Thursday, August 2, 2012


Regularising illegal colonies has economical and political benefits

Illegal colonies have become not only a problem for dwellers but a huge concern for urban development. Not only these colonies are denied of basic amenities, but also are excluded from the developmental schemes. After years of running around, the Centre has finally given a nod, in the backdrop of broader economic impact to regularise around 1200 colonies of Delhi.

However, things don’t appear as simple as it reads. There was an impression that 40 lakh people in the Congress stronghold were taken for a ride by halting the regularisation of their colonies. Moreover, there was scant development work that accompanied the non-approval in these impoverished localities. Albeit provisional regularisation certifi cates (PRCs) have been issued to 1,200 colonies, not more than 44 illegal ones have been regularised yet. However, the process is on, with 1018 colonies’ boundaries have already been finalised and regularisation certificates will be distributed within the next few months. It does not end here – the sore point of noninclusion the localities from developmental work and providing basic amenities will end – and these areas will be included in the city’s civic map. Almost one-third of Delhi’s population lives in the illegal colonies which no longer are faced with the chance of getting demolished. With regularisation, real estate boom is expected in these localities as the property owners now can buy and sell their properties drawing curtains to their pressing economic worries. In the same lines, Haryana government has vowed to regularise 1,000 odd illegal colonies across the urban centres of the state. It’s not only the restoration, but provision for the best amenities that are the high priority areas for the state government. The Municipal Corporations have set aside sizeable amount for roads, water supply, schools, healthcare, transport, even firefighting and police posts in these localities. The state exchequer will be delved for the expenses, even though the fund would be raised through indirect taxes from the people of the state.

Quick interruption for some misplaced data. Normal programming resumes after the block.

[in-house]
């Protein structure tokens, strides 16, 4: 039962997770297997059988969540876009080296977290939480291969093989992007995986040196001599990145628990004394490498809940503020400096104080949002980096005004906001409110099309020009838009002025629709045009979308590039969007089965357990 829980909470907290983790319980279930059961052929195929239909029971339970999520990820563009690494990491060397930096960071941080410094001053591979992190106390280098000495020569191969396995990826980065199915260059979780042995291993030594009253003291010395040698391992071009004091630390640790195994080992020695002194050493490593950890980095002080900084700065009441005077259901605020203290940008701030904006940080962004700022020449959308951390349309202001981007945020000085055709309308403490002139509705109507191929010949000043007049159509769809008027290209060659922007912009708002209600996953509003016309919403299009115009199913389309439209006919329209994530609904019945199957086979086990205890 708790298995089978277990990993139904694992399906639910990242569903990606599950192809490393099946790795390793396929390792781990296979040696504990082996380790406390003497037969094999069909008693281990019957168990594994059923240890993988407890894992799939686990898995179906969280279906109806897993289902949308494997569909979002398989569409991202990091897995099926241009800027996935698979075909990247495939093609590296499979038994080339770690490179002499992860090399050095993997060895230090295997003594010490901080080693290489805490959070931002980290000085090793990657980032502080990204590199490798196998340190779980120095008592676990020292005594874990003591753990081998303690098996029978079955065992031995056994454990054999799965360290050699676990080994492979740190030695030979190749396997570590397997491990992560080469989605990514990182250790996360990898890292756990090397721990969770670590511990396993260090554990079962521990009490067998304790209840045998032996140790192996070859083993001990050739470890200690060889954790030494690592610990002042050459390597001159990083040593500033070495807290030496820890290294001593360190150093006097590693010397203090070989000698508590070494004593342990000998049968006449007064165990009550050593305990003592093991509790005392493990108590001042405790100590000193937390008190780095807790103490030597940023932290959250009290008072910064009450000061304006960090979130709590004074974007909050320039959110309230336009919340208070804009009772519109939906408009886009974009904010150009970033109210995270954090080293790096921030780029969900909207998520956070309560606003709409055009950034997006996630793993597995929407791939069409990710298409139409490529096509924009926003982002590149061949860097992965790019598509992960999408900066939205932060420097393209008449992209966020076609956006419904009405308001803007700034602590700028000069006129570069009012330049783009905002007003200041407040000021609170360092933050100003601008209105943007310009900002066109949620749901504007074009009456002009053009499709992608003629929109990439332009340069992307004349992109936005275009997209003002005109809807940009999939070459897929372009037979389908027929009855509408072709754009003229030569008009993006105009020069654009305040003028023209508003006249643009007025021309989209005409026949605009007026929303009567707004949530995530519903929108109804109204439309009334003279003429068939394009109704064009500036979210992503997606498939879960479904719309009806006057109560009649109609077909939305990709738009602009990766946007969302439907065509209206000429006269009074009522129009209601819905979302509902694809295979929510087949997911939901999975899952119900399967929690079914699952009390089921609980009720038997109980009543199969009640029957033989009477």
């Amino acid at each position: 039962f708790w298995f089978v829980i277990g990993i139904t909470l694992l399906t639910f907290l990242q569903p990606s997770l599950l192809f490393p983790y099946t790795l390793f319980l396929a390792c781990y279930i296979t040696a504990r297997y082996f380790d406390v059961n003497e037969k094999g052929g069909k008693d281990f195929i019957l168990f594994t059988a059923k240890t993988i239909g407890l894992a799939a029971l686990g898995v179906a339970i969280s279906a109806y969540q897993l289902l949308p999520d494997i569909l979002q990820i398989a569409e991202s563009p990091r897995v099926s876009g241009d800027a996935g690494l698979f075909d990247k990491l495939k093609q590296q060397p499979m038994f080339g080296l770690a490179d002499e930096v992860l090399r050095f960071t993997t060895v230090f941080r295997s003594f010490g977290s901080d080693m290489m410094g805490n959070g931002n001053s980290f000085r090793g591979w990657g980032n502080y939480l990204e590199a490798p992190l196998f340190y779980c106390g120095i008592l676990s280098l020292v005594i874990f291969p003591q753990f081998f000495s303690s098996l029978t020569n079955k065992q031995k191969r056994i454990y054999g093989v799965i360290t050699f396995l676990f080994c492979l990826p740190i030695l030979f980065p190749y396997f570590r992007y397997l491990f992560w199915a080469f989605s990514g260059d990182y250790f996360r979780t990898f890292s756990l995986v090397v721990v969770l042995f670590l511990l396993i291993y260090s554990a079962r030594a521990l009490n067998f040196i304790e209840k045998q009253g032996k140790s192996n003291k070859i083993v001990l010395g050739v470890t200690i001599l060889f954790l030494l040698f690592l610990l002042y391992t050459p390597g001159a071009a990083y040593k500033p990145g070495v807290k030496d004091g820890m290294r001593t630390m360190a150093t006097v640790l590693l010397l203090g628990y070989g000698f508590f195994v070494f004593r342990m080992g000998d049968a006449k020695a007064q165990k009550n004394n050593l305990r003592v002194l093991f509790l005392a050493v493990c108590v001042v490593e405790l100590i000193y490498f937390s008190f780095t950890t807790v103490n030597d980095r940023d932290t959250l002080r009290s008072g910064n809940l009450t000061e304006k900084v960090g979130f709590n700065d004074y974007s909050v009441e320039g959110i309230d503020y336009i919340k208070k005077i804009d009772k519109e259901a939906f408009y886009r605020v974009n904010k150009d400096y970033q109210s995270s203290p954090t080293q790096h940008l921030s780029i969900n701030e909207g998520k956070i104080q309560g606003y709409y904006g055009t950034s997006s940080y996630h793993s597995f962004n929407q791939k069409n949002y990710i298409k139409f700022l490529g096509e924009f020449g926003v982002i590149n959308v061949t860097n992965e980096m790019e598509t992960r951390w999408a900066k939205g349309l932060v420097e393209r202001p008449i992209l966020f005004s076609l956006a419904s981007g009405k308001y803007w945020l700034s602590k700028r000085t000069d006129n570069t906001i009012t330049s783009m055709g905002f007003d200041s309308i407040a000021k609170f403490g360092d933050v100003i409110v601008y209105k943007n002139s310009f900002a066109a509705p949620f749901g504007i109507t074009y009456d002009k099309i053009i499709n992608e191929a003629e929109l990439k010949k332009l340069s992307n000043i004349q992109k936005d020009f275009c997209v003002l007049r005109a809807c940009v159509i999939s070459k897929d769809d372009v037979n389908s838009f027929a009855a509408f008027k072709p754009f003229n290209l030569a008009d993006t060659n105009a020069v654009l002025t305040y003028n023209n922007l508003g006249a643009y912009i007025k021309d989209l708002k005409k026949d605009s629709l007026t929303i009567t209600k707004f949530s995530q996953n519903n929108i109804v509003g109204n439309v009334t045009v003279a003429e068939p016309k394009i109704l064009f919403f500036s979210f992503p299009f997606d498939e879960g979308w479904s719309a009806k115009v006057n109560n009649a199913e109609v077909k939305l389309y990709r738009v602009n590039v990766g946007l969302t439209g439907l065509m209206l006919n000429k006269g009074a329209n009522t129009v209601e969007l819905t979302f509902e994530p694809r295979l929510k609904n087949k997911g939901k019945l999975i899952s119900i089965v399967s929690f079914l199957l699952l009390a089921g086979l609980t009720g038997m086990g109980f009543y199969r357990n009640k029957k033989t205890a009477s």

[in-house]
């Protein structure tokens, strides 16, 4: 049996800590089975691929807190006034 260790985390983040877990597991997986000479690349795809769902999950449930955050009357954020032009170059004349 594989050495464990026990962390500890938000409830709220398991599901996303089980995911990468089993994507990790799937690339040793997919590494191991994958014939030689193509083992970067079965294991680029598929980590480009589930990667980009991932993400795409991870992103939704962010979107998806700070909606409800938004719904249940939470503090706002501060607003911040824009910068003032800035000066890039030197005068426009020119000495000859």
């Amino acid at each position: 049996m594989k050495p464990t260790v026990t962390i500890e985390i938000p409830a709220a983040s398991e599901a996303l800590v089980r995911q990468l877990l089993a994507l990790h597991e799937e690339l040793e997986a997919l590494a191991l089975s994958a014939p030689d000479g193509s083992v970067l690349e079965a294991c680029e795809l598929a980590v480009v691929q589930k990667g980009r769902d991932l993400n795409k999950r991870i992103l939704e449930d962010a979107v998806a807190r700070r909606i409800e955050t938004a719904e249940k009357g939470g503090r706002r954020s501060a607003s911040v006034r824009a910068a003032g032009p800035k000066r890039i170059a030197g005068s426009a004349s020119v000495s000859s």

The regularisation of unauthorised colonies seems to be a very potent vote catcher. Parkash Singh Badal knew it too well when he announced his regularisation drive that was the tipping point ahead of this year’s assembly election, that he won. The decision was taken in December by the incumbent government – chaired by him – where he declared that local municipal institutions will curve out identification and demarcation process which will be followed by regularising them and their development programmes will be treated at par with other localities. However, the regularisation endeavour of Punjab government has a catch and a price! The property holders in the unlawful colonies have to pay a development charge of 75 per cent of the property price in exchange for restoring legality of the colonies. It also restates that at least a majority of the owners must deposit the charge for the government to extend the facility. Predictably, there are very few takers to this proposal. The people residing in the illegal colonies form a major chunk of votes, too precious for the incumbent governments to loose. Bhupender Singh Hooda and Parkash Singh Badal realised it too well, and so did Sheila Dixit – all hell bent on speeding up the infrastructural development in the areas where the illegal colonies are located. It is a trend line in which regularisation of unauthorised colonies remains the dominant force behind the campaigns.  


No comments:

Post a Comment